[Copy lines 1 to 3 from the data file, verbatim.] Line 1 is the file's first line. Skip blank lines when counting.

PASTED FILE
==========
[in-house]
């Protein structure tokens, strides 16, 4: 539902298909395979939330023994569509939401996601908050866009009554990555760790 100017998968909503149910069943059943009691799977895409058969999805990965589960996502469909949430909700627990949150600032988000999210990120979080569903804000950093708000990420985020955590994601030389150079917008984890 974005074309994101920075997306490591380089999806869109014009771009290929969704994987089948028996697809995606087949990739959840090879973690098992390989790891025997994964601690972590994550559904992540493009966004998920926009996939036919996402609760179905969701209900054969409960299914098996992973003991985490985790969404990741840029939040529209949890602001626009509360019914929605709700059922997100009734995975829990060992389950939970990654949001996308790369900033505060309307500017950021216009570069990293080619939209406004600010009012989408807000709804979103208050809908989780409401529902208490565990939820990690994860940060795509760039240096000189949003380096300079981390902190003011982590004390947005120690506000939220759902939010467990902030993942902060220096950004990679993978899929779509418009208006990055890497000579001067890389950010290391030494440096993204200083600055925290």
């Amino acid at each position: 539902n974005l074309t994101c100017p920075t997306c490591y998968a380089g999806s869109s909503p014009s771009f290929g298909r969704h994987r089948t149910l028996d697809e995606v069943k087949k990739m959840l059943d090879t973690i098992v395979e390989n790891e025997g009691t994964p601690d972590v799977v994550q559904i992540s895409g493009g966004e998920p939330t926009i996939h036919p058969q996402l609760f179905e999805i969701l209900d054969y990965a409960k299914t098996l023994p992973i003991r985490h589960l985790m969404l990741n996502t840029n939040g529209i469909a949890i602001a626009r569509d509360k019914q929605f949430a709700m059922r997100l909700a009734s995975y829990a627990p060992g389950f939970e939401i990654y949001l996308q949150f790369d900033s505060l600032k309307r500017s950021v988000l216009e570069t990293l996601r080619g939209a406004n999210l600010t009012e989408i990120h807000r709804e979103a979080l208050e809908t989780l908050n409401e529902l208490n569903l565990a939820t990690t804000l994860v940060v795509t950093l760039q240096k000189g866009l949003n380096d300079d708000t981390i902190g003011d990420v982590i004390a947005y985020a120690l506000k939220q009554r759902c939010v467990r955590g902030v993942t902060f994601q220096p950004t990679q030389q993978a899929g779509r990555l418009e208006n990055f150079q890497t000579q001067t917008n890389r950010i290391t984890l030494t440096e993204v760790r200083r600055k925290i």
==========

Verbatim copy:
[in-house]
């Protein structure tokens, strides 16, 4: 539902298909395979939330023994569509939401996601908050866009009554990555760790 100017998968909503149910069943059943009691799977895409058969999805990965589960996502469909949430909700627990949150600032988000999210990120979080569903804000950093708000990420985020955590994601030389150079917008984890 974005074309994101920075997306490591380089999806869109014009771009290929969704994987089948028996697809995606087949990739959840090879973690098992390989790891025997994964601690972590994550559904992540493009966004998920926009996939036919996402609760179905969701209900054969409960299914098996992973003991985490985790969404990741840029939040529209949890602001626009509360019914929605709700059922997100009734995975829990060992389950939970990654949001996308790369900033505060309307500017950021216009570069990293080619939209406004600010009012989408807000709804979103208050809908989780409401529902208490565990939820990690994860940060795509760039240096000189949003380096300079981390902190003011982590004390947005120690506000939220759902939010467990902030993942902060220096950004990679993978899929779509418009208006990055890497000579001067890389950010290391030494440096993204200083600055925290």
């Amino acid at each position: 539902n974005l074309t994101c100017p920075t997306c490591y998968a380089g999806s869109s909503p014009s771009f290929g298909r969704h994987r089948t149910l028996d697809e995606v069943k087949k990739m959840l059943d090879t973690i098992v395979e390989n790891e025997g009691t994964p601690d972590v799977v994550q559904i992540s895409g493009g966004e998920p939330t926009i996939h036919p058969q996402l609760f179905e999805i969701l209900d054969y990965a409960k299914t098996l023994p992973i003991r985490h589960l985790m969404l990741n996502t840029n939040g529209i469909a949890i602001a626009r569509d509360k019914q929605f949430a709700m059922r997100l909700a009734s995975y829990a627990p060992g389950f939970e939401i990654y949001l996308q949150f790369d900033s505060l600032k309307r500017s950021v988000l216009e570069t990293l996601r080619g939209a406004n999210l600010t009012e989408i990120h807000r709804e979103a979080l208050e809908t989780l908050n409401e529902l208490n569903l565990a939820t990690t804000l994860v940060v795509t950093l760039q240096k000189g866009l949003n380096d300079d708000t981390i902190g003011d990420v982590i004390a947005y985020a120690l506000k939220q009554r759902c939010v467990r955590g902030v993942t902060f994601q220096p950004t990679q030389q993978a899929g779509r990555l418009e208006n990055f150079q890497t000579q001067t917008n890389r950010i290391t984890l030494t440096e993204v760790r200083r600055k925290i």